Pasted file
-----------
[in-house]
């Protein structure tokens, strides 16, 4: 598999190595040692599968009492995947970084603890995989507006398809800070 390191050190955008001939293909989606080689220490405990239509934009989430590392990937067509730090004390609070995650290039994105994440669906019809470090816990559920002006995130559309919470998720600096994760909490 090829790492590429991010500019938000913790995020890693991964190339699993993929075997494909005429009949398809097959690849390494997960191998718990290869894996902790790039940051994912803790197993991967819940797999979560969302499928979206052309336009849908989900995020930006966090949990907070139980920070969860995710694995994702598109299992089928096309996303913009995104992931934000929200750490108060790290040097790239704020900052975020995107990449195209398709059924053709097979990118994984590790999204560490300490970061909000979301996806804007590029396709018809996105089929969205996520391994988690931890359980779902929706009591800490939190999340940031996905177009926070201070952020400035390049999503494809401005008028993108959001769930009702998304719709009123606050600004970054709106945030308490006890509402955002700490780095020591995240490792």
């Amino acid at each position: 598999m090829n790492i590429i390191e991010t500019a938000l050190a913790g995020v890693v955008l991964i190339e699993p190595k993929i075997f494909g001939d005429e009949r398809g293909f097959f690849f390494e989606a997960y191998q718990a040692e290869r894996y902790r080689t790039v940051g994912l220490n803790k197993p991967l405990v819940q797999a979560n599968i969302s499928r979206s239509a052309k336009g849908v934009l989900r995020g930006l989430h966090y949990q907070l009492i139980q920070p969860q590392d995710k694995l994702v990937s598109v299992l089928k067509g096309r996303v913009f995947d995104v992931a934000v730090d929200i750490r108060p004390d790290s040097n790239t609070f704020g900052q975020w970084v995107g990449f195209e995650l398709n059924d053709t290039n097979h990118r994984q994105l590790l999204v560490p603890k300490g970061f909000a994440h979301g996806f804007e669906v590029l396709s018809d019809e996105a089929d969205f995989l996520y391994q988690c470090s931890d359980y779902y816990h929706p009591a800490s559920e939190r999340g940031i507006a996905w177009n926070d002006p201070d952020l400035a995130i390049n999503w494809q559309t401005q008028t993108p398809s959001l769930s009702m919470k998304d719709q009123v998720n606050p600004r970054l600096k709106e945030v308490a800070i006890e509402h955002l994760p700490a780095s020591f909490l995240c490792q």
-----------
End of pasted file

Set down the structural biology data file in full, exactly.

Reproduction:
[in-house]
């Protein structure tokens, strides 16, 4: 598999190595040692599968009492995947970084603890995989507006398809800070 390191050190955008001939293909989606080689220490405990239509934009989430590392990937067509730090004390609070995650290039994105994440669906019809470090816990559920002006995130559309919470998720600096994760909490 090829790492590429991010500019938000913790995020890693991964190339699993993929075997494909005429009949398809097959690849390494997960191998718990290869894996902790790039940051994912803790197993991967819940797999979560969302499928979206052309336009849908989900995020930006966090949990907070139980920070969860995710694995994702598109299992089928096309996303913009995104992931934000929200750490108060790290040097790239704020900052975020995107990449195209398709059924053709097979990118994984590790999204560490300490970061909000979301996806804007590029396709018809996105089929969205996520391994988690931890359980779902929706009591800490939190999340940031996905177009926070201070952020400035390049999503494809401005008028993108959001769930009702998304719709009123606050600004970054709106945030308490006890509402955002700490780095020591995240490792």
């Amino acid at each position: 598999m090829n790492i590429i390191e991010t500019a938000l050190a913790g995020v890693v955008l991964i190339e699993p190595k993929i075997f494909g001939d005429e009949r398809g293909f097959f690849f390494e989606a997960y191998q718990a040692e290869r894996y902790r080689t790039v940051g994912l220490n803790k197993p991967l405990v819940q797999a979560n599968i969302s499928r979206s239509a052309k336009g849908v934009l989900r995020g930006l989430h966090y949990q907070l009492i139980q920070p969860q590392d995710k694995l994702v990937s598109v299992l089928k067509g096309r996303v913009f995947d995104v992931a934000v730090d929200i750490r108060p004390d790290s040097n790239t609070f704020g900052q975020w970084v995107g990449f195209e995650l398709n059924d053709t290039n097979h990118r994984q994105l590790l999204v560490p603890k300490g970061f909000a994440h979301g996806f804007e669906v590029l396709s018809d019809e996105a089929d969205f995989l996520y391994q988690c470090s931890d359980y779902y816990h929706p009591a800490s559920e939190r999340g940031i507006a996905w177009n926070d002006p201070d952020l400035a995130i390049n999503w494809q559309t401005q008028t993108p398809s959001l769930s009702m919470k998304d719709q009123v998720n606050p600004r970054l600096k709106e945030v308490a800070i006890e509402h955002l994760p700490a780095s020591f909490l995240c490792q």